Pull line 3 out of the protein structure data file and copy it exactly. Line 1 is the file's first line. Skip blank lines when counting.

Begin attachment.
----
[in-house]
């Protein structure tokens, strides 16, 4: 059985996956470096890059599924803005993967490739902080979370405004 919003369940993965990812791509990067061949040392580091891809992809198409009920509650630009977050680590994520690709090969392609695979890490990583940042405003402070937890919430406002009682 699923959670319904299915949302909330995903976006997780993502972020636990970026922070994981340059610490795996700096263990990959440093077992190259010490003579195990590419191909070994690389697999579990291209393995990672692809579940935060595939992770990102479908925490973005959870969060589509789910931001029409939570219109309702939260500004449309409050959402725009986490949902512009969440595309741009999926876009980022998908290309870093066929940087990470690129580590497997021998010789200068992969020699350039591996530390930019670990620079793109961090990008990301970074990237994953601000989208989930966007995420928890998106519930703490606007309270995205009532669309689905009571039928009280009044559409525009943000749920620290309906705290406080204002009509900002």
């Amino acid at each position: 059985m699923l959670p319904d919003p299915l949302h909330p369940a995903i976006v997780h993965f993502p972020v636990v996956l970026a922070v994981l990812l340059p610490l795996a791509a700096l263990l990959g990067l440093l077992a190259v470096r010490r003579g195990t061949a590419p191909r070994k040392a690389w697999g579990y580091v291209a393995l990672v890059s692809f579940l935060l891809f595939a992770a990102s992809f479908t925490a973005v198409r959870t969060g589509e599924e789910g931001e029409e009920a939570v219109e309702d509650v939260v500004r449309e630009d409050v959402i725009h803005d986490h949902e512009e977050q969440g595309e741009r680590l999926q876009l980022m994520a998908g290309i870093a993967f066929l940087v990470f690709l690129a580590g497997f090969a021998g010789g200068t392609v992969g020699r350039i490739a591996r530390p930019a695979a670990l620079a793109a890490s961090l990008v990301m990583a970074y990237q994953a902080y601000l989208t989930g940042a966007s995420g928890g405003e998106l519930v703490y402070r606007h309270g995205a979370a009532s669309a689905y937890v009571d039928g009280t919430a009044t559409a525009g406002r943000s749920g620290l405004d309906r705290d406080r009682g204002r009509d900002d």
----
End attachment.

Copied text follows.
């Amino acid at each position: 059985m699923l959670p319904d919003p299915l949302h909330p369940a995903i976006v997780h993965f993502p972020v636990v996956l970026a922070v994981l990812l340059p610490l795996a791509a700096l263990l990959g990067l440093l077992a190259v470096r010490r003579g195990t061949a590419p191909r070994k040392a690389w697999g579990y580091v291209a393995l990672v890059s692809f579940l935060l891809f595939a992770a990102s992809f479908t925490a973005v198409r959870t969060g589509e599924e789910g931001e029409e009920a939570v219109e309702d509650v939260v500004r449309e630009d409050v959402i725009h803005d986490h949902e512009e977050q969440g595309e741009r680590l999926q876009l980022m994520a998908g290309i870093a993967f066929l940087v990470f690709l690129a580590g497997f090969a021998g010789g200068t392609v992969g020699r350039i490739a591996r530390p930019a695979a670990l620079a793109a890490s961090l990008v990301m990583a970074y990237q994953a902080y601000l989208t989930g940042a966007s995420g928890g405003e998106l519930v703490y402070r606007h309270g995205a979370a009532s669309a689905y937890v009571d039928g009280t919430a009044t559409a525009g406002r943000s749920g620290l405004d309906r705290d406080r009682g204002r009509d900002d």